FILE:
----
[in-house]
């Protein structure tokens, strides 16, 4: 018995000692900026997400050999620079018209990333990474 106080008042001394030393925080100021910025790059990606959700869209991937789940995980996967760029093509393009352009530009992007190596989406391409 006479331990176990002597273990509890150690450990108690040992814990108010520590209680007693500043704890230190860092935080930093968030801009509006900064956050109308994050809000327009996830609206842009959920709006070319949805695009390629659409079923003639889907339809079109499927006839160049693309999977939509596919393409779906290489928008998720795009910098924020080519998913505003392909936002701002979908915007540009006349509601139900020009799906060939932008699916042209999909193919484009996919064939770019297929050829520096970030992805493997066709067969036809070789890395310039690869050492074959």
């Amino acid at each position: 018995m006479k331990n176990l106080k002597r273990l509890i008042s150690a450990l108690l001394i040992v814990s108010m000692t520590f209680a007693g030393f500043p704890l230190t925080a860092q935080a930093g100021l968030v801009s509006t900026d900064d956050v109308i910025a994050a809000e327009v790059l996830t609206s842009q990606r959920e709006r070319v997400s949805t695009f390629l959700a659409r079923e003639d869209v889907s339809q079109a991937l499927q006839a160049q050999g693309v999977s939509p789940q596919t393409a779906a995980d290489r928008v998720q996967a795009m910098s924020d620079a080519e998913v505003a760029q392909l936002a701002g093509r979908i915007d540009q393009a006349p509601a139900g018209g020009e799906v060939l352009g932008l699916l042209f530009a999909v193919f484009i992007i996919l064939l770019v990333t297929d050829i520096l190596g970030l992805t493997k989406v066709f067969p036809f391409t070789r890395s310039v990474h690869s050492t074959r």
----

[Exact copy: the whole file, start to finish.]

[in-house]
């Protein structure tokens, strides 16, 4: 018995000692900026997400050999620079018209990333990474 106080008042001394030393925080100021910025790059990606959700869209991937789940995980996967760029093509393009352009530009992007190596989406391409 006479331990176990002597273990509890150690450990108690040992814990108010520590209680007693500043704890230190860092935080930093968030801009509006900064956050109308994050809000327009996830609206842009959920709006070319949805695009390629659409079923003639889907339809079109499927006839160049693309999977939509596919393409779906290489928008998720795009910098924020080519998913505003392909936002701002979908915007540009006349509601139900020009799906060939932008699916042209999909193919484009996919064939770019297929050829520096970030992805493997066709067969036809070789890395310039690869050492074959």
């Amino acid at each position: 018995m006479k331990n176990l106080k002597r273990l509890i008042s150690a450990l108690l001394i040992v814990s108010m000692t520590f209680a007693g030393f500043p704890l230190t925080a860092q935080a930093g100021l968030v801009s509006t900026d900064d956050v109308i910025a994050a809000e327009v790059l996830t609206s842009q990606r959920e709006r070319v997400s949805t695009f390629l959700a659409r079923e003639d869209v889907s339809q079109a991937l499927q006839a160049q050999g693309v999977s939509p789940q596919t393409a779906a995980d290489r928008v998720q996967a795009m910098s924020d620079a080519e998913v505003a760029q392909l936002a701002g093509r979908i915007d540009q393009a006349p509601a139900g018209g020009e799906v060939l352009g932008l699916l042209f530009a999909v193919f484009i992007i996919l064939l770019v990333t297929d050829i520096l190596g970030l992805t493997k989406v066709f067969p036809f391409t070789r890395s310039v990474h690869s050492t074959r």